Progressing your career as an artist can be a stressful, and sometimes lengthy, process. Securing an agent can be one of the most influential moves of your career. They can secure meetings with new contacts, or expand your networks to lead to your next big opportunity.
While securing an agent can be an incredible milestone, you have to make sure that you have a representation agreement that you are confident in. A well-planned contract can be the difference between propelling your career forward with the assistance of an agent or having your dreams crushed as you realize they’ve lied to you.
What to look for in a Talent Representation Agreement?
Talent Agents are expected to follow a Code of Ethics. As an example, the Talent Agents and Managers Association of Canada (TAMAC) has done a great job outlining one. Within their code of ethics, agents are expected to be honest and truthful with their clients, be aware of unique abilities and skills regarding future work and maintain a professional relationship.
Signing a representation agreement is the beginning of securing an agent, and a code of ethics should be highlighted when creating that agreement. Below are just a few examples of things to look for when it over
When looking at the term of the agreement, you want to be sure that you are covered starting immediately upon signing; while also ensuring you are covered for an appropriate length of time. Being covered for a longer period of time can ensure that you have many chances to secure projects or land opportunities. However, you also want to be sure that the agreement allows the opportunity to terminate early if the agent/talent relationship falls through.
An agent is entitled to a commission with regard to any work that they have secured for an artist. When signing your agreement, be sure that the commission percentage is agreed upon, not simply written in. This percentage can be negotiated. The commission is based on work secured by an agent, and the amount should always be calculated after any incurred expenses are deducted.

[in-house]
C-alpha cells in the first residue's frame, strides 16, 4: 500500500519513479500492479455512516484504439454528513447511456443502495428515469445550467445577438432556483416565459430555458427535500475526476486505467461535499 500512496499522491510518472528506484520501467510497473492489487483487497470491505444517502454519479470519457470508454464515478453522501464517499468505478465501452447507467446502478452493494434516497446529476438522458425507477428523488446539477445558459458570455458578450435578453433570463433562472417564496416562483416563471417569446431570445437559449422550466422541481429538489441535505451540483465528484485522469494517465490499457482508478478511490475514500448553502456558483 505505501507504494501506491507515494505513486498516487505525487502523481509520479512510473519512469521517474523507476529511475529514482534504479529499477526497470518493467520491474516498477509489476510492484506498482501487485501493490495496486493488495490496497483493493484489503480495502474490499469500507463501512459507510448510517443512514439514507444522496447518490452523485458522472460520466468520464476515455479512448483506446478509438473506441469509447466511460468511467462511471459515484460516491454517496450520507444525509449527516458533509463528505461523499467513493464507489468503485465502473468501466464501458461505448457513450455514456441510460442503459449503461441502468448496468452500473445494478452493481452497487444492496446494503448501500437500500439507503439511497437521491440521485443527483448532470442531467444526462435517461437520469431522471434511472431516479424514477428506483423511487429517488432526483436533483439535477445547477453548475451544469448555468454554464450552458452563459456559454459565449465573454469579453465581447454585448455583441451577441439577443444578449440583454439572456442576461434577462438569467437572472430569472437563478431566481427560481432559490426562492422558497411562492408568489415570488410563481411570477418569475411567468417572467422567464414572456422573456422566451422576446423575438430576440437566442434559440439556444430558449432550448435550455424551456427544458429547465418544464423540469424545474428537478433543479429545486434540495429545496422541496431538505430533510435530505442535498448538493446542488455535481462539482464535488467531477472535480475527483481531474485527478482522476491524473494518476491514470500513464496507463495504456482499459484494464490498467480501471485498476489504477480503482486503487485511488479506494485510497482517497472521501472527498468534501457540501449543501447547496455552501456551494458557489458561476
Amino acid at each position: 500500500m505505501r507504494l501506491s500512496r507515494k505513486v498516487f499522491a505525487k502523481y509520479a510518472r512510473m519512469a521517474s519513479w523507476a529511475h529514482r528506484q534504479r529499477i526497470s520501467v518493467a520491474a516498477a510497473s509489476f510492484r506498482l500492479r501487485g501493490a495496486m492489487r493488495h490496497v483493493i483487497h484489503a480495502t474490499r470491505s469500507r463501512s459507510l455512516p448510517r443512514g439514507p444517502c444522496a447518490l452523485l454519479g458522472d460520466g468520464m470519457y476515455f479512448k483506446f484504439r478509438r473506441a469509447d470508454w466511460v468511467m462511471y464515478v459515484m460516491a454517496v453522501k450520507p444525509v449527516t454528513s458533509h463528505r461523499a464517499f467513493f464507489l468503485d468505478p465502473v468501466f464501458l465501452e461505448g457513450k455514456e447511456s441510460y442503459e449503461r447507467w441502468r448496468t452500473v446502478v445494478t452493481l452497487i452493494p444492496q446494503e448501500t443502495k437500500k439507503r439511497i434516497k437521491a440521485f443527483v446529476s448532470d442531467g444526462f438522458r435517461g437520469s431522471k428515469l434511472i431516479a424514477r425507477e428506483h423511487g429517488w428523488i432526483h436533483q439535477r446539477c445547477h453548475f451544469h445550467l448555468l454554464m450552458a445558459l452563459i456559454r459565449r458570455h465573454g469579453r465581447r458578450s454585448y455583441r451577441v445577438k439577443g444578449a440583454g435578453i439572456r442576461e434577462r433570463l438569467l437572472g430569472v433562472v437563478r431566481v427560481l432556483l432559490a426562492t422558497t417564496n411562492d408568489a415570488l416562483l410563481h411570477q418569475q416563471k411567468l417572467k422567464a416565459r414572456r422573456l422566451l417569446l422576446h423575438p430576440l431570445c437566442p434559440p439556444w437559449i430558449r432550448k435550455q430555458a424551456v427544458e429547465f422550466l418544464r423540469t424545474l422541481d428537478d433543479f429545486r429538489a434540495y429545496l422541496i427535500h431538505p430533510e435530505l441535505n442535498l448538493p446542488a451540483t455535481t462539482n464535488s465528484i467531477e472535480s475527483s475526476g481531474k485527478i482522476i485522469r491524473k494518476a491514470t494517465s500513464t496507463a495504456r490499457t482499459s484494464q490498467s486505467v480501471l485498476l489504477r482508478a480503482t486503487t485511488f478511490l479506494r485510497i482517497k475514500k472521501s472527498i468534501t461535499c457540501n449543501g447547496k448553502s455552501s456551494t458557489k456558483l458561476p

The Agent’s Responsibilities
In an agreement, it should be made clear that when an agent is under possession of any samples of an artist’s work, they have sole rights and that the samples are protected from damage or loss. These rights are not to be transferred at the agent’s discretion. In the event of a termination, the samples should be returned within an agreement upon time frame. Also, it should be highlighted what expenses the agent should bear. Including what percentage of promotional costs they will share with an artist.
These aspects of a contract are only the tip of the iceberg in regards of what to look for. Seeking legal counsel, to look over a representation agreement can illustrate just how many aspects may have been overlooked.
Things To Keep In Mind
Securing a representative can have some negative long-term implications if your agreement is signed without being reviewed. These implications can be the result of clauses written into an agreement, and shouldn’t be taken lightly or agreed to without a full understanding. An agent may opt to represent you on their own, without officially signing you into their agency. Or, may even hold off from certain opportunities as they wait for your “next big gig” to come along at their own discretion.
Before signing your agreement, always be sure that you understand every part of it. Vagueness and undeclared aspects should always be a red flag in any contract. A clear agreement should always be the staple of any agent/talent relationship.
Seeking legal advice to review or to help clarify some aspects of a representation agreement is always recommended. This ensures that you are not signing your career away, or allowing yourself to be misrepresented.
The Entertainment Law team at Hummingbird Lawyers can sit down with you to go over any representation agreement to make sure that your best interests are taken care of, and that you avoid any serious long-term implications. Contact Hummingbird today to see what your next steps should be when securing representation.